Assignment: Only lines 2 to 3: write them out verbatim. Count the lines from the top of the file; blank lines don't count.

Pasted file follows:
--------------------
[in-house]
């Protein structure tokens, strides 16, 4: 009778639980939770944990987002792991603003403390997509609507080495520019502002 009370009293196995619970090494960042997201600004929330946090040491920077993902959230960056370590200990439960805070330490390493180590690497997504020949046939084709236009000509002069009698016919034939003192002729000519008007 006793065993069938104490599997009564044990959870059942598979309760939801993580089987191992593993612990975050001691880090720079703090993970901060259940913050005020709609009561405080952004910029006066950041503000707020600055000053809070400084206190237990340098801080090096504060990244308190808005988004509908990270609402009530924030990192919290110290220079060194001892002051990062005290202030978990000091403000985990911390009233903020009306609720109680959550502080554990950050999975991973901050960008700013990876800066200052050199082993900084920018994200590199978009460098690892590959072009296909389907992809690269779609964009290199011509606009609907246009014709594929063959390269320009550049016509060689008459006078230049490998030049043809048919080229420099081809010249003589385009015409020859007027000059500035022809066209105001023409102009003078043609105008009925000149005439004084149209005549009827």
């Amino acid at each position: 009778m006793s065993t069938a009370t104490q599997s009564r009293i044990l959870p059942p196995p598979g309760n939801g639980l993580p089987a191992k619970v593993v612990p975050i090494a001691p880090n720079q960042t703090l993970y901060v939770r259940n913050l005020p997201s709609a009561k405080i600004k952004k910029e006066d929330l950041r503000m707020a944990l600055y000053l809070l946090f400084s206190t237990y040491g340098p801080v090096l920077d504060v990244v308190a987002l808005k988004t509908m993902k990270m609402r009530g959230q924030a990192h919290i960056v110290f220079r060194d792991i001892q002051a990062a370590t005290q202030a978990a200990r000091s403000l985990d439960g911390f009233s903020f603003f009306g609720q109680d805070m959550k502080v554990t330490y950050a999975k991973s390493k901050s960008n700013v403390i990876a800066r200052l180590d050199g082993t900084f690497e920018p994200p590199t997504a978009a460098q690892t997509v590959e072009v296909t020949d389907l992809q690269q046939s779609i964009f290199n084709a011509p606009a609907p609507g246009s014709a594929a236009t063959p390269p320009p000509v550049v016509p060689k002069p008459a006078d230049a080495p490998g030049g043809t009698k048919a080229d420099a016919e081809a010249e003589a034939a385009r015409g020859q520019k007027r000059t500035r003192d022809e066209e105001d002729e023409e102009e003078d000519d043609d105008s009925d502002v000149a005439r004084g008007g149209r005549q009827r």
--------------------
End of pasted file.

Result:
């Protein structure tokens, strides 16, 4: 009778639980939770944990987002792991603003403390997509609507080495520019502002 009370009293196995619970090494960042997201600004929330946090040491920077993902959230960056370590200990439960805070330490390493180590690497997504020949046939084709236009000509002069009698016919034939003192002729000519008007 006793065993069938104490599997009564044990959870059942598979309760939801993580089987191992593993612990975050001691880090720079703090993970901060259940913050005020709609009561405080952004910029006066950041503000707020600055000053809070400084206190237990340098801080090096504060990244308190808005988004509908990270609402009530924030990192919290110290220079060194001892002051990062005290202030978990000091403000985990911390009233903020009306609720109680959550502080554990950050999975991973901050960008700013990876800066200052050199082993900084920018994200590199978009460098690892590959072009296909389907992809690269779609964009290199011509606009609907246009014709594929063959390269320009550049016509060689008459006078230049490998030049043809048919080229420099081809010249003589385009015409020859007027000059500035022809066209105001023409102009003078043609105008009925000149005439004084149209005549009827």
């Amino acid at each position: 009778m006793s065993t069938a009370t104490q599997s009564r009293i044990l959870p059942p196995p598979g309760n939801g639980l993580p089987a191992k619970v593993v612990p975050i090494a001691p880090n720079q960042t703090l993970y901060v939770r259940n913050l005020p997201s709609a009561k405080i600004k952004k910029e006066d929330l950041r503000m707020a944990l600055y000053l809070l946090f400084s206190t237990y040491g340098p801080v090096l920077d504060v990244v308190a987002l808005k988004t509908m993902k990270m609402r009530g959230q924030a990192h919290i960056v110290f220079r060194d792991i001892q002051a990062a370590t005290q202030a978990a200990r000091s403000l985990d439960g911390f009233s903020f603003f009306g609720q109680d805070m959550k502080v554990t330490y950050a999975k991973s390493k901050s960008n700013v403390i990876a800066r200052l180590d050199g082993t900084f690497e920018p994200p590199t997504a978009a460098q690892t997509v590959e072009v296909t020949d389907l992809q690269q046939s779609i964009f290199n084709a011509p606009a609907p609507g246009s014709a594929a236009t063959p390269p320009p000509v550049v016509p060689k002069p008459a006078d230049a080495p490998g030049g043809t009698k048919a080229d420099a016919e081809a010249e003589a034939a385009r015409g020859q520019k007027r000059t500035r003192d022809e066209e105001d002729e023409e102009e003078d000519d043609d105008s009925d502002v000149a005439r004084g008007g149209r005549q009827r």